Justice, Isasi Named Mobile Fellows

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Walters State Community College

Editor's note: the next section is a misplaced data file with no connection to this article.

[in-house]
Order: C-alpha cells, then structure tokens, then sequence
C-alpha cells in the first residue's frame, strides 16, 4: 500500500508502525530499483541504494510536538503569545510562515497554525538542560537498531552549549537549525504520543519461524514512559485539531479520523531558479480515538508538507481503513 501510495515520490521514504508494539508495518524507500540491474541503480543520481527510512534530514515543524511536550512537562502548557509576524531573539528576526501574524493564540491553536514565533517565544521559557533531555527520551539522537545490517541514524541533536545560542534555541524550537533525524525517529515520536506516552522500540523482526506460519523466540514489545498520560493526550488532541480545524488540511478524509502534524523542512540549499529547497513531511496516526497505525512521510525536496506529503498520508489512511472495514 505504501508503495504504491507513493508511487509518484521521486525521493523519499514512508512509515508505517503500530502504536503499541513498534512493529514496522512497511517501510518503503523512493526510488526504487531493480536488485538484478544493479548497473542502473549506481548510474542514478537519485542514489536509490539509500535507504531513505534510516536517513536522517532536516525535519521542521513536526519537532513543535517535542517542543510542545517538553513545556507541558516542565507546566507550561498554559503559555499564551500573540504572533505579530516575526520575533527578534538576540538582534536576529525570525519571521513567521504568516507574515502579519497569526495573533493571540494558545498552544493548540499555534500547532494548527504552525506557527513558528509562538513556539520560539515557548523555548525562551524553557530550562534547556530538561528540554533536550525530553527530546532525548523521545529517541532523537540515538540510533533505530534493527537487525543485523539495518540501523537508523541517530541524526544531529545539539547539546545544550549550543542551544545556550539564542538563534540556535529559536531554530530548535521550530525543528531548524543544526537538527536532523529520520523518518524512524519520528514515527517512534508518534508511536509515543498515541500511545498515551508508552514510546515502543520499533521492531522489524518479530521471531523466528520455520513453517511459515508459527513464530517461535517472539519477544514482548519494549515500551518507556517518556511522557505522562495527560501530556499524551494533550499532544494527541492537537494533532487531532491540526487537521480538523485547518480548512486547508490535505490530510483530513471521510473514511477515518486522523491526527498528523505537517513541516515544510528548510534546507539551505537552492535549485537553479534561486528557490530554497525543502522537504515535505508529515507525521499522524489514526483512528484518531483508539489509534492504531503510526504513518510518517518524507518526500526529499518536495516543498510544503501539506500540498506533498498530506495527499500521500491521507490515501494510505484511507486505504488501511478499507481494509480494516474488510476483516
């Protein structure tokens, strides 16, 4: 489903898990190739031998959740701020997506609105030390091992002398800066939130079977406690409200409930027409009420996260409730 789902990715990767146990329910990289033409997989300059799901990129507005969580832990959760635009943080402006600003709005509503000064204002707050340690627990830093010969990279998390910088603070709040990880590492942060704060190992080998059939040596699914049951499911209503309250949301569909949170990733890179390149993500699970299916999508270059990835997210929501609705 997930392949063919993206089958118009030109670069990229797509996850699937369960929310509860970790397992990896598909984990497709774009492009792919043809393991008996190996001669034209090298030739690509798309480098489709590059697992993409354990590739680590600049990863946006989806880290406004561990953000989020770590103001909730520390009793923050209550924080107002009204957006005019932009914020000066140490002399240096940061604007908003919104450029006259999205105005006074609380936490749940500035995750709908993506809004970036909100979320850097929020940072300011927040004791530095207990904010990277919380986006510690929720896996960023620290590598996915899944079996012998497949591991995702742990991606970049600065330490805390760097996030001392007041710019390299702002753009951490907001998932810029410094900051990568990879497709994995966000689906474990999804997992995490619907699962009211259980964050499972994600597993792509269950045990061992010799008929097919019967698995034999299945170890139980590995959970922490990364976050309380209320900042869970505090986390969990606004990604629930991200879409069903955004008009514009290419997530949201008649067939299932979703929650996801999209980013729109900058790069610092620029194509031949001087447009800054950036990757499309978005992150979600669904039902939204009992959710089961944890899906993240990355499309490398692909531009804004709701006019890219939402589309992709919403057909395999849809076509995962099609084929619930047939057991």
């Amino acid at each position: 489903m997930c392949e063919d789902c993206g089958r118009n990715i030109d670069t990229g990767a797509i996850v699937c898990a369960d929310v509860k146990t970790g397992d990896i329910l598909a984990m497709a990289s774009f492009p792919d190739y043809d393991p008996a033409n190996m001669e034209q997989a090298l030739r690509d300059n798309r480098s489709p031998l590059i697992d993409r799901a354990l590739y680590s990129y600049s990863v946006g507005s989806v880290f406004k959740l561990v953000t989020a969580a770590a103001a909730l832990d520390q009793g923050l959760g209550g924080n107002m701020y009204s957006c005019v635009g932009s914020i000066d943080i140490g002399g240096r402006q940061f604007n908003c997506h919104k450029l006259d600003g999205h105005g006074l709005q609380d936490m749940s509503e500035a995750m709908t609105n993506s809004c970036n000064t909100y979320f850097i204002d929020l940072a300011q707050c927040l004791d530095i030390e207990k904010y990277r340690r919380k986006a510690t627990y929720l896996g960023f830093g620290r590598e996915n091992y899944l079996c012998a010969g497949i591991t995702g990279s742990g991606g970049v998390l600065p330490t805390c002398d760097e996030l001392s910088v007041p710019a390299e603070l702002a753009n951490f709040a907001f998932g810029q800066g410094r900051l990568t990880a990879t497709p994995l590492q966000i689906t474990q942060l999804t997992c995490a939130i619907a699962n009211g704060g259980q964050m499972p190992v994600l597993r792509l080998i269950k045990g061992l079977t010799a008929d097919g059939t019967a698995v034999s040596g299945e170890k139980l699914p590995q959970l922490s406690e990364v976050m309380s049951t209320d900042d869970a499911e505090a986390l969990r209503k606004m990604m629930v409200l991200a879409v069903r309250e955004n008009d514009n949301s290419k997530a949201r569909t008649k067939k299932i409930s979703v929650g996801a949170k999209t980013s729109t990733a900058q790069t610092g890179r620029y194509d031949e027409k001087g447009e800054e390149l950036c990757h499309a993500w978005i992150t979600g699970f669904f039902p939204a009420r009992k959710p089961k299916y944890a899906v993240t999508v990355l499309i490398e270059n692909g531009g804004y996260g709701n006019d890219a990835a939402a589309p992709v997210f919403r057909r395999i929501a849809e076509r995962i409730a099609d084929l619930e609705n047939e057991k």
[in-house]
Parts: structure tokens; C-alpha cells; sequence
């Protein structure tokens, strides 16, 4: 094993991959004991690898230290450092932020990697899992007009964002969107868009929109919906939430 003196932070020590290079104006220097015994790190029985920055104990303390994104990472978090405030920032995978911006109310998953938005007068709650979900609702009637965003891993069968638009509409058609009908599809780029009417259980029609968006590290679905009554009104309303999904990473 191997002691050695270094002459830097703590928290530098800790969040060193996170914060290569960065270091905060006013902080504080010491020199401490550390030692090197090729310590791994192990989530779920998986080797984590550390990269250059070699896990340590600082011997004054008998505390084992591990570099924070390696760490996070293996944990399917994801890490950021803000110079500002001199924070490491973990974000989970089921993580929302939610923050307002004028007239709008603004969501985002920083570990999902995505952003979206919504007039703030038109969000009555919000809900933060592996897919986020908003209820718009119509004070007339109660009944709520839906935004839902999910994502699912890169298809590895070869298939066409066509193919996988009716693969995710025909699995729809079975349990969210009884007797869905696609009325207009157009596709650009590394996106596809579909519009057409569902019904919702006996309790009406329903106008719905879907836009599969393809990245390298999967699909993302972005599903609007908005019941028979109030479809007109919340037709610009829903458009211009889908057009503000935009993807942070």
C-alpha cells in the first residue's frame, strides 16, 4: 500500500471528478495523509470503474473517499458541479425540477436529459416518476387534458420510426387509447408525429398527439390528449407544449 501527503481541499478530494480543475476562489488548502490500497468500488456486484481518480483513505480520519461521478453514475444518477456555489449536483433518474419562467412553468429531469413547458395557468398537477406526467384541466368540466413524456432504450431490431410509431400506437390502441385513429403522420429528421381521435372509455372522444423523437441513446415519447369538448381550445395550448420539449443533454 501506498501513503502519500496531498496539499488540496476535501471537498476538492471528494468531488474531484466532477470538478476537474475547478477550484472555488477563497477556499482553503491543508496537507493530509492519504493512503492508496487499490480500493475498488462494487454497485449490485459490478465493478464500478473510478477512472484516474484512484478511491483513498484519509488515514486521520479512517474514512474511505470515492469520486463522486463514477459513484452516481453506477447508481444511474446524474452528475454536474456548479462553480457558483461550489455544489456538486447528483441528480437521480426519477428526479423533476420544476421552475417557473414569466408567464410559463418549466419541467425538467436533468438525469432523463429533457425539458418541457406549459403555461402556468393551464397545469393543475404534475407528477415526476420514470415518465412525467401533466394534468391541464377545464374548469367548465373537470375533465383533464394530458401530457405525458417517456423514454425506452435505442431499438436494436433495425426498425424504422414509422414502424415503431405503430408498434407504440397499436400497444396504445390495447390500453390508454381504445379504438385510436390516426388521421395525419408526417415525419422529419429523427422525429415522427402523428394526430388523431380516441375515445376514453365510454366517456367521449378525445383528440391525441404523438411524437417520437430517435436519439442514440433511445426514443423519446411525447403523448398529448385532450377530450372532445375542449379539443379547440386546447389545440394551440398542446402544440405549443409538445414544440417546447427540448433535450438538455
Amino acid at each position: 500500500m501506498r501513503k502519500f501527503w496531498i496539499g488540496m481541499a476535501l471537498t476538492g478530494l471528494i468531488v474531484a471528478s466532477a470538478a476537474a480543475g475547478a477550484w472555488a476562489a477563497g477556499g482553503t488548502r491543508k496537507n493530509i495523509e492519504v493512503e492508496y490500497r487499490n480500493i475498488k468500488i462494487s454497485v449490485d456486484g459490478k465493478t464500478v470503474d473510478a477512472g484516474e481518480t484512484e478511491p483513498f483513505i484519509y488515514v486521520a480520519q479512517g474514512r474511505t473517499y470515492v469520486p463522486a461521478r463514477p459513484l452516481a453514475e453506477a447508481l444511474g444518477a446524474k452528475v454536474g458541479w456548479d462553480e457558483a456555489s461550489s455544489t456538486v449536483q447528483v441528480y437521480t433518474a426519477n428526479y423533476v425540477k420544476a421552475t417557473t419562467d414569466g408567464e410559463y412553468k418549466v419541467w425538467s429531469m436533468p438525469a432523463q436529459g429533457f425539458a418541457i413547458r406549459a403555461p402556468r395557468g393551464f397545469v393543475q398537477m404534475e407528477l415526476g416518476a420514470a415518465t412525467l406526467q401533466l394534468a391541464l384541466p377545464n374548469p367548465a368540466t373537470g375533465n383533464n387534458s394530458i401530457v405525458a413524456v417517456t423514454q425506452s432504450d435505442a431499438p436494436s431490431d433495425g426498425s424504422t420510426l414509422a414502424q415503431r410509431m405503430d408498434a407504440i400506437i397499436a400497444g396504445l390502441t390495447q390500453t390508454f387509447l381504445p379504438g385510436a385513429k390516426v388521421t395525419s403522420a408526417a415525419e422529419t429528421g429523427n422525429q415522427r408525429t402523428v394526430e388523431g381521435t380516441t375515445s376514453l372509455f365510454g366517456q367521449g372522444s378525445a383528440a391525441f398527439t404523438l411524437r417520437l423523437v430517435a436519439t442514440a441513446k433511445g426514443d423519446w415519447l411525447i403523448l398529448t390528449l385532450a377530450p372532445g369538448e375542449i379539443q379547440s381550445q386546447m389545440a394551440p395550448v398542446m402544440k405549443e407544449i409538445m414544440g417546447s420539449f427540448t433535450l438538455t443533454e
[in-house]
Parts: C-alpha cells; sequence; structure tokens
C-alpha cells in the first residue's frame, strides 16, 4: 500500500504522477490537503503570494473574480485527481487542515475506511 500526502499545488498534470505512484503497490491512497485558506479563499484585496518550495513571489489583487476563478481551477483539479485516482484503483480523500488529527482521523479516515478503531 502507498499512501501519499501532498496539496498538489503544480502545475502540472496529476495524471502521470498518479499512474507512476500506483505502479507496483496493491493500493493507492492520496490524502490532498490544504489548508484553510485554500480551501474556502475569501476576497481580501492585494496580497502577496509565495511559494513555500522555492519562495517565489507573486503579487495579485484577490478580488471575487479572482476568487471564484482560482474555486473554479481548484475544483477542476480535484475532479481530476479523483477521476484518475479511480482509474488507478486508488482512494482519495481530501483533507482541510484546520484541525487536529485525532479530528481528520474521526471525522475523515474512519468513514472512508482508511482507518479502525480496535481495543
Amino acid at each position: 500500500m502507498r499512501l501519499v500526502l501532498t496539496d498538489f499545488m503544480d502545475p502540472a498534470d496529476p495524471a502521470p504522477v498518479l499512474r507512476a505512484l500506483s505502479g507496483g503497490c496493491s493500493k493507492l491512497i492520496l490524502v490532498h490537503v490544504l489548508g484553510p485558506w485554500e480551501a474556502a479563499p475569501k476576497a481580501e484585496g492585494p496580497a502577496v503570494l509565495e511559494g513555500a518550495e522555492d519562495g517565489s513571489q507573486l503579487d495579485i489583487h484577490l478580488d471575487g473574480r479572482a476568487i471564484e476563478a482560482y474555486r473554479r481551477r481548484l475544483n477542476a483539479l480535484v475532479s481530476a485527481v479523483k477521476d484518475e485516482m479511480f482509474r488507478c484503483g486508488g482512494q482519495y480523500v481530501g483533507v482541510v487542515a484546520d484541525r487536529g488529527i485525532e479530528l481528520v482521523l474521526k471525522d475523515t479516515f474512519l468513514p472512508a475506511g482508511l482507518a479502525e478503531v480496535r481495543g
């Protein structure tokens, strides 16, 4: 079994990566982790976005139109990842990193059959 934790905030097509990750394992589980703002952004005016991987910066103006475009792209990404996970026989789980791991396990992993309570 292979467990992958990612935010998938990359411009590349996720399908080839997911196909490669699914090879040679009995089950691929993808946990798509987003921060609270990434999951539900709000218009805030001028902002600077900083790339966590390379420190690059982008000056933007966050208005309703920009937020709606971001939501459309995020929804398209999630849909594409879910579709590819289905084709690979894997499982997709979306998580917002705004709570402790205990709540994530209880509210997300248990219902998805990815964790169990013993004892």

Walters State Community College has recognized two faculty members as 2014-15 Mobile Fellows.  Candace Justice, assistant professor of developmental reading and writing, and Samantha Isasi, instructor of developmental reading and writing, will each receive a stipend to complete a project using mobile learning tools, including phones and tablets. Throughout the year, the two will share their knowledge with others. The Mobile Fellows program began in 2013 to encourage faculty members to explore using mobile technology to increase student involvement and learning.  “Mobile learning is constantly evolving today. We have many new and exciting ways to engage our students. The Mobile Learning Fellows Program provides incentives and rewards to faculty who use these technologies to increase student learning,” said Dr. Lori Campbell, vice president for academic affairs at Walters State.  “Candace and Samantha are both dedicated faculty members who use innovative ways to increase student success. I am eager to see the results of their work this year,” Campbell said. Justice joined the Walters State staff in 2009 as the coordinator of the English Writing Lab. She moved to the English faculty the following year. She holds both a B.A. (English) and B.S. (education) from Concord University. She also holds a M.A. in English from East Tennessee State University. She teaches primarily at Walters State’s Morristown campus. As her mobile learning project, she is teaching a class using iPads. “Outside of class, students watch lectures and other assignments. Students also take quizzes about the content. When they come to class, we are ready to start writing,” Justice said.  For many students, writing can be a lonely and daunting task. Justice has seen many stare at blank pieces of papers for a class period. Now, with no need for a lecture during class time, writing can become a group activity in the classroom. Students share ideas and encouragement. If a student does have difficulty, Justice is there to help.  “For example, I might give students a paragraph about a possible topic. The group will prepare an outline in class,” Justice said. Isasi, who teaches at the Sevier County Campus, is showing her students how to use smart phones as learning devices. Through apps like QuizUp, Isasi is making grammar a competitive out-of-the-classroom activity. Students review classroom material and take quizzes until the material is mastered. The app randomly pairs students with other people taking the quiz. Sometimes, students challenge each other. Other times, students may find they are competing with English students across the country or even around the world. “A student might come in and say ‘I lost to a student in China, but that’s not going to happen again,’” Isasi said. “Students love their phones. By using apps in teaching, I’m showing them another way to use their phones. I also hope the class is more interesting. They don’t want to hear me lecture on comma splices, but they don’t mind being quizzed on comma splices,” she said.  Walters State Community College began its mobile learning program in 2011, collaborating with the Tennessee Board of Regents Office of Mobilization and Emerging Technology. The college has since become a national leader in the use of mobile learning tools in the classroom.  Walters State is an Apple Distinguished Program, an honor reserved for programs that meet select criteria for innovation, leadership and educational excellence. The college was ranked as No. 3 among tech-savvy community colleges in the 2013 “Digital Community College Survey.” In the picture: Candace Justice, right, and Samantha Isasi